With an unusually calm Drake Passage behind us, our time on the coast of Antarctica began sooner than expected. Due to incredible cruising speeds and the flat sea state, we were able to land on the morning of our second full day aboard. Unprecedented!

Robert Point in the South Shetland Islands, 75 miles NW of the Antarctic Peninsula, was our first landing in Antarctica proper. Strong winds and precipitation contrasted with our mild crossing but gave us a healthy taste of this part of the world. Moulting elephant seals were hauled out across the cobble beach while nesting Gentoo penguins sat on eggs and even hatched chicks! Some were a few seconds old while others a few days old. The next generation has arrived.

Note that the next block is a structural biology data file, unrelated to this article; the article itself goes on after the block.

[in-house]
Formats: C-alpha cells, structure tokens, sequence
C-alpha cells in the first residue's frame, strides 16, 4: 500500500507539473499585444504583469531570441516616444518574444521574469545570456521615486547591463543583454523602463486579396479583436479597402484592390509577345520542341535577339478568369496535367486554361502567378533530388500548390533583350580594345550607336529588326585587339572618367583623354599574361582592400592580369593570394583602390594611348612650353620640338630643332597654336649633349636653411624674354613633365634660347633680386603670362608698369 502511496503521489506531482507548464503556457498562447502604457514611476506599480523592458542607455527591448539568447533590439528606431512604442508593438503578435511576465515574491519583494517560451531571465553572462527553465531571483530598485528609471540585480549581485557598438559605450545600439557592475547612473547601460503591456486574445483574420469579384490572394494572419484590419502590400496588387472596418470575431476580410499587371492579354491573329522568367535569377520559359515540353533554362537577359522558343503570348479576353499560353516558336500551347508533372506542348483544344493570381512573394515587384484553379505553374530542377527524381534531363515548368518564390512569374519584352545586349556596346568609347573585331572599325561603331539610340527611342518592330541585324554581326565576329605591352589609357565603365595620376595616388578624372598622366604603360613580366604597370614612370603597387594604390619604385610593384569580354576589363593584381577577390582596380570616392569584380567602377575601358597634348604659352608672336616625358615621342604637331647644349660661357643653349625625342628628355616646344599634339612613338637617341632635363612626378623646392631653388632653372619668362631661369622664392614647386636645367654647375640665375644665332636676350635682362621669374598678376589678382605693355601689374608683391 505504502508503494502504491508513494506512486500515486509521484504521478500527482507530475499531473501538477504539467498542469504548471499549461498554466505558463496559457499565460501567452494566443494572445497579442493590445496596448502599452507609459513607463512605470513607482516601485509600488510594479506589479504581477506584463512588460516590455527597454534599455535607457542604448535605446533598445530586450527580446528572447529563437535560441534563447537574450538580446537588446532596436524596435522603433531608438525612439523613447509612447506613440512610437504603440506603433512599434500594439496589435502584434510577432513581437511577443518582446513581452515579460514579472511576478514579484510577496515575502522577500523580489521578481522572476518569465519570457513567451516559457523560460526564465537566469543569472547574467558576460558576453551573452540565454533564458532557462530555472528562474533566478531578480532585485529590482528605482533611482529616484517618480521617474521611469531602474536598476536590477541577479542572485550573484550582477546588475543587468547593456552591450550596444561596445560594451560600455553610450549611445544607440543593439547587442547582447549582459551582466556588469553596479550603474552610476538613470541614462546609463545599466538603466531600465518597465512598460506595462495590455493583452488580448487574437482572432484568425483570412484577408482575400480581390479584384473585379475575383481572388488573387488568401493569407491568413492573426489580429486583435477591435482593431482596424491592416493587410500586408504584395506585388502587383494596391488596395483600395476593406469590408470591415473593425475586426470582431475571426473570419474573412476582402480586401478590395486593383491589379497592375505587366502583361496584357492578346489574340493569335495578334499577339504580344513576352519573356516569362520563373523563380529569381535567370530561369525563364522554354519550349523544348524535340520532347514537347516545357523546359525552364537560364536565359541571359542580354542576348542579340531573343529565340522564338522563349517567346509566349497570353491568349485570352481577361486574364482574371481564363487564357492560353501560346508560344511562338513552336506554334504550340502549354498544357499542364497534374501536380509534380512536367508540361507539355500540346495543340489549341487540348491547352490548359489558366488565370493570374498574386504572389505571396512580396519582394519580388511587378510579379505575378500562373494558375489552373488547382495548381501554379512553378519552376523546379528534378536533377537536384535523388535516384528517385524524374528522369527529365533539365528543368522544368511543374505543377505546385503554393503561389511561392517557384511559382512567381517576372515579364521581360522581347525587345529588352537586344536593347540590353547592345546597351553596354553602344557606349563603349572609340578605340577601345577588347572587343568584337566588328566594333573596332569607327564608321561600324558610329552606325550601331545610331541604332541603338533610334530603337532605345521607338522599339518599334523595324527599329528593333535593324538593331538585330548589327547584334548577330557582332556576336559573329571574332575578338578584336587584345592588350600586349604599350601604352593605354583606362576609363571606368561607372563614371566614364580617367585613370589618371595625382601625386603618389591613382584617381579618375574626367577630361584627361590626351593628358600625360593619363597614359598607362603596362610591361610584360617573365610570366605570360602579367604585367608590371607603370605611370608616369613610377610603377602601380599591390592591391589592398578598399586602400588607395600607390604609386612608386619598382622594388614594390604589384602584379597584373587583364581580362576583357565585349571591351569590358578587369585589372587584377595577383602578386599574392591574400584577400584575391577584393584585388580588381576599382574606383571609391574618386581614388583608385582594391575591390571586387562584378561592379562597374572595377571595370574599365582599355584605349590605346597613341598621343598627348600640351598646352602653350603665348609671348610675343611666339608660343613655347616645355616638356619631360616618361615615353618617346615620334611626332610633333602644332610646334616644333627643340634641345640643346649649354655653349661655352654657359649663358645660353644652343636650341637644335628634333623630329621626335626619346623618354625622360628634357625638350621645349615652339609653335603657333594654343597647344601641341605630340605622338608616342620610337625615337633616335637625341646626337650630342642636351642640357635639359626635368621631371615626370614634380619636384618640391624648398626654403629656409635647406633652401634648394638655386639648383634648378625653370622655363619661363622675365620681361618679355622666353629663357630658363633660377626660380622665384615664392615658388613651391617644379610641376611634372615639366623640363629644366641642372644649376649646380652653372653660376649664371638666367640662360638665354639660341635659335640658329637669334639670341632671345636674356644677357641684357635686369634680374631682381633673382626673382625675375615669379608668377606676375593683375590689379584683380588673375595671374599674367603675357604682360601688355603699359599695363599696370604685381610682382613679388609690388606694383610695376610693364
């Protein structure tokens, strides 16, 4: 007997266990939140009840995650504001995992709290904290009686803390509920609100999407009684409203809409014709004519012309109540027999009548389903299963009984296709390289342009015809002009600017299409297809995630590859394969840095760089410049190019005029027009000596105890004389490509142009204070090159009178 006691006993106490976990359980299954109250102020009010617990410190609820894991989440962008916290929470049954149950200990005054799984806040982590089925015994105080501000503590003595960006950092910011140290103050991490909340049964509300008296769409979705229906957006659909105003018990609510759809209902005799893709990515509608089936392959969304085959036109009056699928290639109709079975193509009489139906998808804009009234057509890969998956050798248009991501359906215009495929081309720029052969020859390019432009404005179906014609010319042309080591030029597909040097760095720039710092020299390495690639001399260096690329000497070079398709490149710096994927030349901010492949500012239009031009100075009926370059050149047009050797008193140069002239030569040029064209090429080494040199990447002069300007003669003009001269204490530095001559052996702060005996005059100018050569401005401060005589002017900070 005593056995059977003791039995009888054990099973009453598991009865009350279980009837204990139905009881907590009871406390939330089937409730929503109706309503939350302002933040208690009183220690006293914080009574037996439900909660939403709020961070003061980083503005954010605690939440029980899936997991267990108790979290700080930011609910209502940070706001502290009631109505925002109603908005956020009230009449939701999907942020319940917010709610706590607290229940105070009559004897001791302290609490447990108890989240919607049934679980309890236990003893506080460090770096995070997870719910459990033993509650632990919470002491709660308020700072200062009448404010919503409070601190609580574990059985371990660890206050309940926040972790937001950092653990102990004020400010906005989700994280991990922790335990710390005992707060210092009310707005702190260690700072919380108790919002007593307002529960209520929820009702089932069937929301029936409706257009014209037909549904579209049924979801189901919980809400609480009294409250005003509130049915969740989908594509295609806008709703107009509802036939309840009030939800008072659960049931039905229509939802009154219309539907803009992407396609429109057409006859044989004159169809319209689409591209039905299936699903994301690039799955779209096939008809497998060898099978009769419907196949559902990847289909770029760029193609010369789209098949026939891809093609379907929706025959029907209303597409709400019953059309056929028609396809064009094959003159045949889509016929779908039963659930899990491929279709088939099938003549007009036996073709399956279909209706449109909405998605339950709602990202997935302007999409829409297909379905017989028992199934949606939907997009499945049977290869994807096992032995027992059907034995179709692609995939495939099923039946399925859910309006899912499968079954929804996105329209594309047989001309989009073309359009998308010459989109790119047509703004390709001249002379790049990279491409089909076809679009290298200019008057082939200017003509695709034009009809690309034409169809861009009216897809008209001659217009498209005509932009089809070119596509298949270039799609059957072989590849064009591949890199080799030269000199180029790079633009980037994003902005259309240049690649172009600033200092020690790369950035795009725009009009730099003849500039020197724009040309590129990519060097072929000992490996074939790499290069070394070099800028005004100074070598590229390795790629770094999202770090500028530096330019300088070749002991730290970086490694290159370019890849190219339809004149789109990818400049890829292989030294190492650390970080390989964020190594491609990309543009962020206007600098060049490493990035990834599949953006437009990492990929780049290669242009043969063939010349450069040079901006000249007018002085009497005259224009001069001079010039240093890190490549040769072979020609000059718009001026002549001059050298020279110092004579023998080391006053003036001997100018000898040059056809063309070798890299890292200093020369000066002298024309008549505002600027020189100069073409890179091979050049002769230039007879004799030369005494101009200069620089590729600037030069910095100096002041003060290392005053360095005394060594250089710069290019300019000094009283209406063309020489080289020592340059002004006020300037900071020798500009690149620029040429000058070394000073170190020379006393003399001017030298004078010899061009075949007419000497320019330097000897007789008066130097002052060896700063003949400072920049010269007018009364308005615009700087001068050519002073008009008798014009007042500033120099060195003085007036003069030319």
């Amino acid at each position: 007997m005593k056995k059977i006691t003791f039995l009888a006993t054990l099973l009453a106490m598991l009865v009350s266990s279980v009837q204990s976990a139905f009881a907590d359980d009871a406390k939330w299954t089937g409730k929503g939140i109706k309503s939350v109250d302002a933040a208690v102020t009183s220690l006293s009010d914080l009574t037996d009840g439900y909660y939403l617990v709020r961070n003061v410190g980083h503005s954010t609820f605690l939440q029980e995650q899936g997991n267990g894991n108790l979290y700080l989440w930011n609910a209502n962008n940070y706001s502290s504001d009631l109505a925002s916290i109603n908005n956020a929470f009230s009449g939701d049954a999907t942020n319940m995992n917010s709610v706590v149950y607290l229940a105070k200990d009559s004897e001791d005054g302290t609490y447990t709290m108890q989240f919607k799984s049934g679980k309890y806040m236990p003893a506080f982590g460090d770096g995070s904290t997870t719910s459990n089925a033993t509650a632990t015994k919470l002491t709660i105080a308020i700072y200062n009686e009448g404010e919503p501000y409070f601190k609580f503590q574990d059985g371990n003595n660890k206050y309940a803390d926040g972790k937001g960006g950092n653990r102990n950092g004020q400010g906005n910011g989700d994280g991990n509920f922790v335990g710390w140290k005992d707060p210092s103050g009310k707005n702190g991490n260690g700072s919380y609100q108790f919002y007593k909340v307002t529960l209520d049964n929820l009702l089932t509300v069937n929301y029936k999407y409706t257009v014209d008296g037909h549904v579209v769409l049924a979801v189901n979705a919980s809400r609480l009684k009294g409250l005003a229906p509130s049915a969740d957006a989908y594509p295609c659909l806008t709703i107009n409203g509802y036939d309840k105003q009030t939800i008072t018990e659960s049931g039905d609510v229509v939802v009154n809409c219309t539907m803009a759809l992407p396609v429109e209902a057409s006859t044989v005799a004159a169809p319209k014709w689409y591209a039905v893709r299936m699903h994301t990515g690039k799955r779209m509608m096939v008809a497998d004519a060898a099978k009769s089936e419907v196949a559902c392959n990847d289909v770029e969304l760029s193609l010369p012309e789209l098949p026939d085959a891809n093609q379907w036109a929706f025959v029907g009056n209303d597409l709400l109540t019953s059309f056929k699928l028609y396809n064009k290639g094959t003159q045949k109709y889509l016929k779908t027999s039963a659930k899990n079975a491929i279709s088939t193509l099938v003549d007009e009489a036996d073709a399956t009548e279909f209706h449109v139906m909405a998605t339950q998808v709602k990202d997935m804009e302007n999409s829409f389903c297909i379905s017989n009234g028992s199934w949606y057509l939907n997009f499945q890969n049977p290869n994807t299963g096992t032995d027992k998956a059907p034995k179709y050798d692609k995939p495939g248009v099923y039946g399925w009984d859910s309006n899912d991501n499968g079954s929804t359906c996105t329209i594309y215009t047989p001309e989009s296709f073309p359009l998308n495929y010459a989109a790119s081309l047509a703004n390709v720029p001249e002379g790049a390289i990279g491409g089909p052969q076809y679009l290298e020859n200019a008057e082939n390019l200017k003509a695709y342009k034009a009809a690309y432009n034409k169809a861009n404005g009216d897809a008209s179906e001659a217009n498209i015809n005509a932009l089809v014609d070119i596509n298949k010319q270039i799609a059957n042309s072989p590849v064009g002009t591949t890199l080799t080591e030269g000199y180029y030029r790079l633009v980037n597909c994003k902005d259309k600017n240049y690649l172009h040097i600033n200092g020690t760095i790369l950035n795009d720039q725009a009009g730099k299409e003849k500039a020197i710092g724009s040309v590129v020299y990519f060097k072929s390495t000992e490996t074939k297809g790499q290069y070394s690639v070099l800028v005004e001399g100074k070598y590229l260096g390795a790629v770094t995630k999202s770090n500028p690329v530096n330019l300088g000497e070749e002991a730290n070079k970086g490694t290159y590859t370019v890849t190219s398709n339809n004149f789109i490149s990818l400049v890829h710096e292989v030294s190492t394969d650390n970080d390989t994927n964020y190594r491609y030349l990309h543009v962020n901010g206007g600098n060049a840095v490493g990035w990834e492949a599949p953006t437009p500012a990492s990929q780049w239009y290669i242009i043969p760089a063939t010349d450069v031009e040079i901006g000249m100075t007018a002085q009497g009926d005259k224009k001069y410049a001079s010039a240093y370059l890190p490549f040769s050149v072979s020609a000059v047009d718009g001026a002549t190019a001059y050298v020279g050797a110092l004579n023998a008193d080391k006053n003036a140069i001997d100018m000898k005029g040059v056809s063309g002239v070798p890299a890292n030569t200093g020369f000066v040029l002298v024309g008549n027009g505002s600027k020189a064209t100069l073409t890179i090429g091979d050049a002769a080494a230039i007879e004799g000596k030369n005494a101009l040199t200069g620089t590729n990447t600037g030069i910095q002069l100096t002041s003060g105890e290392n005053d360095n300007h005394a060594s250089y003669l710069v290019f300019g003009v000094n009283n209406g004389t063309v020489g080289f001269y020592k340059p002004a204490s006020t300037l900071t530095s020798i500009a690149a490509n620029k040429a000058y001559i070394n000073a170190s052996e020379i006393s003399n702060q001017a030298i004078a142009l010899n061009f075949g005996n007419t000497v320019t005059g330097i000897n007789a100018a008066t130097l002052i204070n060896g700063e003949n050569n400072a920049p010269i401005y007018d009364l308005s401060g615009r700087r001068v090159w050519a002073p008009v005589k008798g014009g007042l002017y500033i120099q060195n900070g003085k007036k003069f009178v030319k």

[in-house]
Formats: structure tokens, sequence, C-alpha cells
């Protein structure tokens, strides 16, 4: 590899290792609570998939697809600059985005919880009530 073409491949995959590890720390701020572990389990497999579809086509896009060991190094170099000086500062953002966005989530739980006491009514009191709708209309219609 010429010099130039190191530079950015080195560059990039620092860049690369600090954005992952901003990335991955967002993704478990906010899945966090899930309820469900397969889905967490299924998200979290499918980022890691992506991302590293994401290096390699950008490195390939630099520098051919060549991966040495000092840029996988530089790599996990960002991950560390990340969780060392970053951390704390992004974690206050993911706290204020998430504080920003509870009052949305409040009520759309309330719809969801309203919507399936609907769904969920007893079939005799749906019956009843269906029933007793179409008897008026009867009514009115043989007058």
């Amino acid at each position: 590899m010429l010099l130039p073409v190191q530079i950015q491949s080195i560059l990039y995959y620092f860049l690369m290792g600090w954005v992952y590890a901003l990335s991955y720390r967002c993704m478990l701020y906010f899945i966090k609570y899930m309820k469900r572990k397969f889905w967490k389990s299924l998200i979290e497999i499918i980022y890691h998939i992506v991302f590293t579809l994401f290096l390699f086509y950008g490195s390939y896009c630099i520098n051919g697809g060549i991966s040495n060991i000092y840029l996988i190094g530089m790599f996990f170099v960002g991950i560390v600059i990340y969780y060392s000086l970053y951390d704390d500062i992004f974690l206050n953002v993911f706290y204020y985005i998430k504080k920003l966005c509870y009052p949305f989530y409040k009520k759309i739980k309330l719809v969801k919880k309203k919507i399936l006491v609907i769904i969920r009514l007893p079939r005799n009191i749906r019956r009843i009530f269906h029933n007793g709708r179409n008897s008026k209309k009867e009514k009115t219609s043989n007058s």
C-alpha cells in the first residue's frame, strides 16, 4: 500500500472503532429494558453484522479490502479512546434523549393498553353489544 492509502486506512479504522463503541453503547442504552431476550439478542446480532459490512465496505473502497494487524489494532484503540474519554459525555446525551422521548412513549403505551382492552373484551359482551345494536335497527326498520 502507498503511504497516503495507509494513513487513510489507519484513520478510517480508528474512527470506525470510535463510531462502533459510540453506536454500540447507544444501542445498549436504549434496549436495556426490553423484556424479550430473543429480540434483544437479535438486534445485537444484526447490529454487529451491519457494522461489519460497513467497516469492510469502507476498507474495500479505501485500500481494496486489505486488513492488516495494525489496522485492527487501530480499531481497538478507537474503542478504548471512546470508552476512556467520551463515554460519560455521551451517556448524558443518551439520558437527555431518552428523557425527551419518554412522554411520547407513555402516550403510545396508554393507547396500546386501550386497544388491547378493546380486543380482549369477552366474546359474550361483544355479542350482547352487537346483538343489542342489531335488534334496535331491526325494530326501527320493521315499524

Half Moon Island was destination number two for the day. With the chance to get out on a long hike we took to the hills for a one-way journey around the island, ending at a chinstrap penguin colony. A surprising sight met us at the colony. Birds that had been building nests only 3 weeks ago were now gone. We are not sure what happened to this portion of what is a very well visited chinstrap colony, but food sources and weather could be two possibilities. Not enough fish or early rains followed by cold temperatures sometimes take their toll on penguins. A concerning discovery for sure.

Following dinner there was one thing left to do, enter the flooded caldera of an active volcano! Under warm evening light, our captain navigated Neptune’s Bellows, a narrow opening into the caldera of Deception Island. In the protection of the crater rim, we made a slow loop along the inner edge of the island, pointing out some of the research bases and active sections of the caldera. As the light got more and more dramatic, we took the ship back out through the bellows and set course to the south and the Antarctic Peninsula beyond.